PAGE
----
It's not your imagination: The back-to-school sales really are starting earlier each summer. Retailers say it's because consumers are demanding. The more cynical think the stores want to grab back-to-school shoppers before they're tapped out.

Here's another reason for early shopping, at least this year. The Associated Press reports: "Retailers are raising prices on merchandise an average of 10 percent across-the-board this fall in an effort to offset their rising costs for materials and labor."

When it's all over, the National Retail Federation estimates that the combined spending on kindergarten through high school and college will total $68.8 billion, well above pre-recession levels. The NRF says that makes it "the second-biggest consumer-spending event for retailers behind the winter holidays."

Families with children K through 12 will spend an average of $603.63 to equip their little scholars with school supplies, clothes, shoes and the like, only a few bucks below last year's average of $606.40.

There is a significant decline in one category that has been among back-to-school's fastest-growing -- electronics. The federation says college students and their families will spend an average of $236.94 on computers, cellphones, MP3 players and other devices. That's down from last year's $266.08, a record high.

The federation has an interesting explanation for this: "This year's sixth-graders were born in 2000; there's no piece of technology today's students don't know about, haven't used or don't already own." And they no longer regard technology purchases as seasonal -- say, right before the start of school. They buy these devices as new ones are introduced and they can afford them.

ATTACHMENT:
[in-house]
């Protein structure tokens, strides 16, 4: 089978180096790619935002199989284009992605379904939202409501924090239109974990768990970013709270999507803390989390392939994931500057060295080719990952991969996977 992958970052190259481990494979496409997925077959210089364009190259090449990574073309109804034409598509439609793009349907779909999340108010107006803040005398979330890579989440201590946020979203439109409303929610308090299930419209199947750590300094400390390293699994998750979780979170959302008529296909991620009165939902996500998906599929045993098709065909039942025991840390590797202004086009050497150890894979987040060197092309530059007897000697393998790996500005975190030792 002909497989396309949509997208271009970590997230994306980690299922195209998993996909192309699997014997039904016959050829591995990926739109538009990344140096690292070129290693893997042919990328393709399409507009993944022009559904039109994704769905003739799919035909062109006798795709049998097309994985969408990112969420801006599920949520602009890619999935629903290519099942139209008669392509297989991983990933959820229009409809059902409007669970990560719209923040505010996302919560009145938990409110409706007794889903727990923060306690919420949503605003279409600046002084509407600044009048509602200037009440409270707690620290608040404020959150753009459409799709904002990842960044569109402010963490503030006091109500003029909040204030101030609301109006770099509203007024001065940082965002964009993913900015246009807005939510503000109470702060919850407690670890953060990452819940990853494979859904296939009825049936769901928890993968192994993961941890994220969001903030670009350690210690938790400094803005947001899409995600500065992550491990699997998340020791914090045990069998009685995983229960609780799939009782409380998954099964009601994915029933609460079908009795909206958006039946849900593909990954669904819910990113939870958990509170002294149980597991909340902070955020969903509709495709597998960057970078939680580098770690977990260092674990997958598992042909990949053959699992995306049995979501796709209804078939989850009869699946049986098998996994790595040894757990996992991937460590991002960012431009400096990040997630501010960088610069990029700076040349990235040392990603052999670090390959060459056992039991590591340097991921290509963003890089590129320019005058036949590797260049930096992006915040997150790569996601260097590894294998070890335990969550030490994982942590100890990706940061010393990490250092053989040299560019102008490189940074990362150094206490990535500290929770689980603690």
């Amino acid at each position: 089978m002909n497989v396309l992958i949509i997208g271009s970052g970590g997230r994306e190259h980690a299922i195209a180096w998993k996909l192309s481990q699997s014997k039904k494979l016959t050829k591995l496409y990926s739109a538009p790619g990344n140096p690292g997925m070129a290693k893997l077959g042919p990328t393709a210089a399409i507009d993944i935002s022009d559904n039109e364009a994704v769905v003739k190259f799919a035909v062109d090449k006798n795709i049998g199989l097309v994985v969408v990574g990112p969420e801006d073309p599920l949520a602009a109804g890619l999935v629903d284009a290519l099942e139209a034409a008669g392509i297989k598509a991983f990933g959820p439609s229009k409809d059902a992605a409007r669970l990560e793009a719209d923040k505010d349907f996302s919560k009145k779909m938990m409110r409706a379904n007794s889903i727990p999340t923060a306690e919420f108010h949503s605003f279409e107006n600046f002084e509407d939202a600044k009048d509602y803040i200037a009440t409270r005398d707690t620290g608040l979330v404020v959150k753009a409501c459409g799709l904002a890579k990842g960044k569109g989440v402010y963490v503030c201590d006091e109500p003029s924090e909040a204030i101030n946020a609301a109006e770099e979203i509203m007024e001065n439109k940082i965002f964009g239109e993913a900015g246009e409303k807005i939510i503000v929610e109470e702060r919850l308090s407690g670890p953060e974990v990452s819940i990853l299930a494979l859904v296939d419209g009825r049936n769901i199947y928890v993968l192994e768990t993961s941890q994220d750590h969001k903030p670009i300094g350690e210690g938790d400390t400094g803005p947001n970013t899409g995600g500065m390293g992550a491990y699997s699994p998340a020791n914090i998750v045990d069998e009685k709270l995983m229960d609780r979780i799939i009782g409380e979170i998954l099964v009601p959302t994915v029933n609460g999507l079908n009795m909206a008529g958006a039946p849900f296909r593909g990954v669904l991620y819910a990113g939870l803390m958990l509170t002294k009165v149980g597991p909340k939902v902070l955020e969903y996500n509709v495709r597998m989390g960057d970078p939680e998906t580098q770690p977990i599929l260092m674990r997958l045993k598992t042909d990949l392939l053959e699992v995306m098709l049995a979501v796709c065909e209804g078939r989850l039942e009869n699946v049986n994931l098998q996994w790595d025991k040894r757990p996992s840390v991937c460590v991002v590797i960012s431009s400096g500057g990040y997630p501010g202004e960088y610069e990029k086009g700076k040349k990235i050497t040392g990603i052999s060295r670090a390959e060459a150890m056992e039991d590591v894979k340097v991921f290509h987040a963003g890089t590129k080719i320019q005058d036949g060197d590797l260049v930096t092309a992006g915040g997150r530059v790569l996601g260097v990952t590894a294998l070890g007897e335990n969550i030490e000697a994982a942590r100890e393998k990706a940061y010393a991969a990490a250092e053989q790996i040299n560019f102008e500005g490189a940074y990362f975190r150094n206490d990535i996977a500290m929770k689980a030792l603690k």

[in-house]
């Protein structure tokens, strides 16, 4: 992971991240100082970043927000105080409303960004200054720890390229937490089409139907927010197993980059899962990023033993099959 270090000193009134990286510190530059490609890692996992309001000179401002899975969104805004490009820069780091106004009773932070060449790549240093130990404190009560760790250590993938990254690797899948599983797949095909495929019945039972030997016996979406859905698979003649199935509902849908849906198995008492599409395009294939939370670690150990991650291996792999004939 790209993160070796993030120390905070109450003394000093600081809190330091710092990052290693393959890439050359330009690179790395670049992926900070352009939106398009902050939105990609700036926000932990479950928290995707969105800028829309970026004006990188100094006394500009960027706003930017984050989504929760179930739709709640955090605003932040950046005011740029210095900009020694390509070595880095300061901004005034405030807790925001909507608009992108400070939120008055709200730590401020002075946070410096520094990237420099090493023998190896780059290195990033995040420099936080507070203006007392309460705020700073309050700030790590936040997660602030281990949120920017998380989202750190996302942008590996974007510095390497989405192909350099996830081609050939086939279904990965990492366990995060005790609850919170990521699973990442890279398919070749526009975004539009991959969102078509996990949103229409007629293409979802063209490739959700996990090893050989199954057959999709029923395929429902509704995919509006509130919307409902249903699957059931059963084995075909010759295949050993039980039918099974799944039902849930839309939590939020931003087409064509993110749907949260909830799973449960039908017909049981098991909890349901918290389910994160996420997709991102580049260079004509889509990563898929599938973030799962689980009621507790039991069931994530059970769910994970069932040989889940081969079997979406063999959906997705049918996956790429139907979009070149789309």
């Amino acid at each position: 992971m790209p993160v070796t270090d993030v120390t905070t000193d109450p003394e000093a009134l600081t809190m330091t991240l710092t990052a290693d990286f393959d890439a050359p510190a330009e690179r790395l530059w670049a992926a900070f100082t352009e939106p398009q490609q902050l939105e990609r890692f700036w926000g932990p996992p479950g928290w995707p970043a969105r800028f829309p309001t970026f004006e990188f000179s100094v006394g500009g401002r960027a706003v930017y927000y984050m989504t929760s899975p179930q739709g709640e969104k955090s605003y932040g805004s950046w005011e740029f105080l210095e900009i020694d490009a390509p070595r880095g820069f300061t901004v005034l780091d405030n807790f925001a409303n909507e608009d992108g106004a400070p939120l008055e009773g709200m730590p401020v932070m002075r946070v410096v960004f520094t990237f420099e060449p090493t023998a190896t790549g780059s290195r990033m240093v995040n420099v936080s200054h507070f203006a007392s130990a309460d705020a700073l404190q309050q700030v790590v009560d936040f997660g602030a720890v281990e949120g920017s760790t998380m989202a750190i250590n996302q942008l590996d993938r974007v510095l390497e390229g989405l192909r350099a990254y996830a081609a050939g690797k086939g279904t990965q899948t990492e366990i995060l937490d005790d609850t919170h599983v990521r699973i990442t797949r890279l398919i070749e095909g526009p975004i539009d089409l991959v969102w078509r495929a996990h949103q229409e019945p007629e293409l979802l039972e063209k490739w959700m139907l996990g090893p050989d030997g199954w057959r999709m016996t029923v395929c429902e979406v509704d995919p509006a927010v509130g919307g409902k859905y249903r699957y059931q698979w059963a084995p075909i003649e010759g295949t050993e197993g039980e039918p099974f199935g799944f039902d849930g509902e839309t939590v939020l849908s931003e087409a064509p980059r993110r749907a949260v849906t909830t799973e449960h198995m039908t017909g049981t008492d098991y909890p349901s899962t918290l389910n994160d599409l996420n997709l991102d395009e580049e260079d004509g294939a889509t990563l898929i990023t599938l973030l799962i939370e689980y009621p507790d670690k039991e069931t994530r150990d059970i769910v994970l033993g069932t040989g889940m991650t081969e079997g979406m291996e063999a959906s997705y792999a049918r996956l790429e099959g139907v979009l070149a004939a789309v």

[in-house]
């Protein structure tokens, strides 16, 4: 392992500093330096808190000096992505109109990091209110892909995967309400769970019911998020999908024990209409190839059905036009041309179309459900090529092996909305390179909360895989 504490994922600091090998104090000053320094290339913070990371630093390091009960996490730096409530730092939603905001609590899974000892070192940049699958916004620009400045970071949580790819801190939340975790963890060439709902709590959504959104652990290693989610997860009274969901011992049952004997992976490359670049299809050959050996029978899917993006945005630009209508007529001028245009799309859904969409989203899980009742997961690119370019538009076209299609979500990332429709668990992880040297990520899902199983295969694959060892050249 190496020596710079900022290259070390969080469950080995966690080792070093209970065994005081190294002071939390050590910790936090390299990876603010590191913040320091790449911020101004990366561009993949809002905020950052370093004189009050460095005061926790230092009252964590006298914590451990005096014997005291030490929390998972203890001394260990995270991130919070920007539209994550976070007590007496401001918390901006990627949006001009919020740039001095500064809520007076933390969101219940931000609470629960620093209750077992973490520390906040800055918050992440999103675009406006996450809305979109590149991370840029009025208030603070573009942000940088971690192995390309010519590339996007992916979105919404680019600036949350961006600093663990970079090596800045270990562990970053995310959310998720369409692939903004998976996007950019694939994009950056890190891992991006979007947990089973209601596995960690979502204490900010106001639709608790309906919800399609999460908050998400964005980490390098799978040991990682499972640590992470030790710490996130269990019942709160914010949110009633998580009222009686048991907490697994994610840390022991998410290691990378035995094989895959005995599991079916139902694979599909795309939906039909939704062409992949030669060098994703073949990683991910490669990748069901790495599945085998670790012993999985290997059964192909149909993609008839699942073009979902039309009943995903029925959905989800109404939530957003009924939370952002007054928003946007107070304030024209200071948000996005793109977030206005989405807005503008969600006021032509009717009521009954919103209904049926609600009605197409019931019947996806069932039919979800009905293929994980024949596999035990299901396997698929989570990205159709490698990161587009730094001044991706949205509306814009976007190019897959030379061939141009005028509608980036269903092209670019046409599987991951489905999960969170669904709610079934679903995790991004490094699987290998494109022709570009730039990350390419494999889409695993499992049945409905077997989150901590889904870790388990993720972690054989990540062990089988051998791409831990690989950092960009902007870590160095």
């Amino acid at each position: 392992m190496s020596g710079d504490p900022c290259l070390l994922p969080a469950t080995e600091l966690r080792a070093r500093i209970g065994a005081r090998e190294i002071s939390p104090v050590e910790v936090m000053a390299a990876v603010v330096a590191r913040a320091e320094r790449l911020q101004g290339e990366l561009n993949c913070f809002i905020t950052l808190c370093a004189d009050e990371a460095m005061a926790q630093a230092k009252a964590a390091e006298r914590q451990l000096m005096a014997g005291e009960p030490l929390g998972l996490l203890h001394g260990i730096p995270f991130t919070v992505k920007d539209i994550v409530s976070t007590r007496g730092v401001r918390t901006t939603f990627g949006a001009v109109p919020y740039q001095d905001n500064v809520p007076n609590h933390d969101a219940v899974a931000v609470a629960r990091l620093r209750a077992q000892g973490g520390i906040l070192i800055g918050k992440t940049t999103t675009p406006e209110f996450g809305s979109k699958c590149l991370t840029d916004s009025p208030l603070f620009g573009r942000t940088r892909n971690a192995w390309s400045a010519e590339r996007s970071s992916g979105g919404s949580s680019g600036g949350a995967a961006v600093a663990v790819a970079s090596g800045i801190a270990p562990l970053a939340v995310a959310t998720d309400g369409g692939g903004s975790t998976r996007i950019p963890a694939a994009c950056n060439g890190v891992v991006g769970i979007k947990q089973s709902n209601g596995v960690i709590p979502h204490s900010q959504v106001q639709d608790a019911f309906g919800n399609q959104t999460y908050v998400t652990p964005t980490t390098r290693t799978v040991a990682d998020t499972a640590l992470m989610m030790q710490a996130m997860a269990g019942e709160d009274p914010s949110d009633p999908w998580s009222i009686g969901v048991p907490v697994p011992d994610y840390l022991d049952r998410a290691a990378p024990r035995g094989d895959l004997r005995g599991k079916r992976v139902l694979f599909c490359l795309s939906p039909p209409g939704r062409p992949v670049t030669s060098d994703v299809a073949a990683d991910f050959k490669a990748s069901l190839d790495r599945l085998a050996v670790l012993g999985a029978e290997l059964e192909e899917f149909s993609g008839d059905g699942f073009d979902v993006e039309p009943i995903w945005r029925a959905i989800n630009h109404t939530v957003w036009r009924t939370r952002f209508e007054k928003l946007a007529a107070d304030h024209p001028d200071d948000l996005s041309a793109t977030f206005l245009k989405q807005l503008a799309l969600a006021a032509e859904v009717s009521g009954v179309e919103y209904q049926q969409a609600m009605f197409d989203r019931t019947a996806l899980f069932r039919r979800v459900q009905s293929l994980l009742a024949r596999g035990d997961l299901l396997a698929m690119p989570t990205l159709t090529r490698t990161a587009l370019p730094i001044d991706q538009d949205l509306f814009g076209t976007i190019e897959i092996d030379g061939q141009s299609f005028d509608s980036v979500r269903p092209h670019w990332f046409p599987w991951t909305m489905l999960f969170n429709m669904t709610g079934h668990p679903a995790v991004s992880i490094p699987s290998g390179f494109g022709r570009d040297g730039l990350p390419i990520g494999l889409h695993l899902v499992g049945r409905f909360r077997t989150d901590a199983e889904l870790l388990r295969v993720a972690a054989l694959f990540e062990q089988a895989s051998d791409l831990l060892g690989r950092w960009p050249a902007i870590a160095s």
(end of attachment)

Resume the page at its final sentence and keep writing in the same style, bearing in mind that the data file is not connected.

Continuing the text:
Bad economic times or not, American parents are still willing to spend on their children's education, even if they have to strain the family budget. The kids can reciprocate by studying hard in school this year.

Every weekday JewishWorldReview.com publishes what many in in the media and Washington consider "must-reading". Sign up for the daily JWR update. It's free. Just click here.

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Previously:

08/18/11 Being unpleasant for fun, profit, promotion

08/17/11 Time to prepare for the end game in Libya

08/16/11: ‘Super Committee’ starts facing reality

08/15/11: World's fastest plane disappears even faster

08/12/11: British cops track rioters through security cameras

08/11/11: Relax. There is no Death Star

08/10/11: House pages run final errands

08/09/11: U.S. treading water on job creation

08/08/11: Uncle Sam, the world's permanent guest

08/05/11: Most 9/11 victims not on federal death records

08/04/11: Russian PM calls U.S. a ‘parasite.’ He should be so lucky

08/03/11: Congress goes from one bind to another

08/02/11: D.B. Cooper may no longer be a mystery

08/01/11: Libya's latest weapon against NATO --- lawsuits

07/29/11: He'll always be known as Hot Wheels Handler

07/25/11: Recruiting children to save a dying town

07/22/11: Bachmann's admirable medical candor

07/12/11: Social Security's grave mistakes

07/08/11: Debt crisis need not be constitutional crisis

07/07/11: Startups entice new talent with kickball, treehouses

07/05/11: Stranded tourists get rare treat

06/30/11: The dollar Americans refuse to spend

06/27/11: The hangman doesn't cometh





© 2011, SCRIPPS HOWARD NEWS SERVICE